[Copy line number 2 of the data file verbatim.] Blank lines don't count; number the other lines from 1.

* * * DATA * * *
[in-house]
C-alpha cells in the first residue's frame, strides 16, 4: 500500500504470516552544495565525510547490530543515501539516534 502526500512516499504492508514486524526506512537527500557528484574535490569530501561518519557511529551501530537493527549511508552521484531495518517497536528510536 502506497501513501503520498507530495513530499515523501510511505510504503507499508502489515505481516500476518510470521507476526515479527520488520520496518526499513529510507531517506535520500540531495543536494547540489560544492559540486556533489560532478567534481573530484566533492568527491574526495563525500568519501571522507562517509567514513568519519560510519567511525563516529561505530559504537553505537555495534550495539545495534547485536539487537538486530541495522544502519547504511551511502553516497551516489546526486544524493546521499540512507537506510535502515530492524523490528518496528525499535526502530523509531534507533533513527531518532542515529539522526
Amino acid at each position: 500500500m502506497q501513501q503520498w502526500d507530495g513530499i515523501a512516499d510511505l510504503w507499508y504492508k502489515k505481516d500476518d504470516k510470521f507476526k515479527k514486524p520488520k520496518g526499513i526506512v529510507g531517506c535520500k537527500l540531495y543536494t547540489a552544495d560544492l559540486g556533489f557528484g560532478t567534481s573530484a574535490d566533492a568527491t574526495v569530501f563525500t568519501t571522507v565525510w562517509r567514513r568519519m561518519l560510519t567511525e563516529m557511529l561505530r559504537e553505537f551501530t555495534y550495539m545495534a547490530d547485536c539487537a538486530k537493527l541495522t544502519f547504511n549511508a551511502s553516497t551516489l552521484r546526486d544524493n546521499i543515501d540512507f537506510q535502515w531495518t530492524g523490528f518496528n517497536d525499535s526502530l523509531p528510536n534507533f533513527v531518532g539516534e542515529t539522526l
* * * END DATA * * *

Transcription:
C-alpha cells in the first residue's frame, strides 16, 4: 500500500504470516552544495565525510547490530543515501539516534 502526500512516499504492508514486524526506512537527500557528484574535490569530501561518519557511529551501530537493527549511508552521484531495518517497536528510536 502506497501513501503520498507530495513530499515523501510511505510504503507499508502489515505481516500476518510470521507476526515479527520488520520496518526499513529510507531517506535520500540531495543536494547540489560544492559540486556533489560532478567534481573530484566533492568527491574526495563525500568519501571522507562517509567514513568519519560510519567511525563516529561505530559504537553505537555495534550495539545495534547485536539487537538486530541495522544502519547504511551511502553516497551516489546526486544524493546521499540512507537506510535502515530492524523490528518496528525499535526502530523509531534507533533513527531518532542515529539522526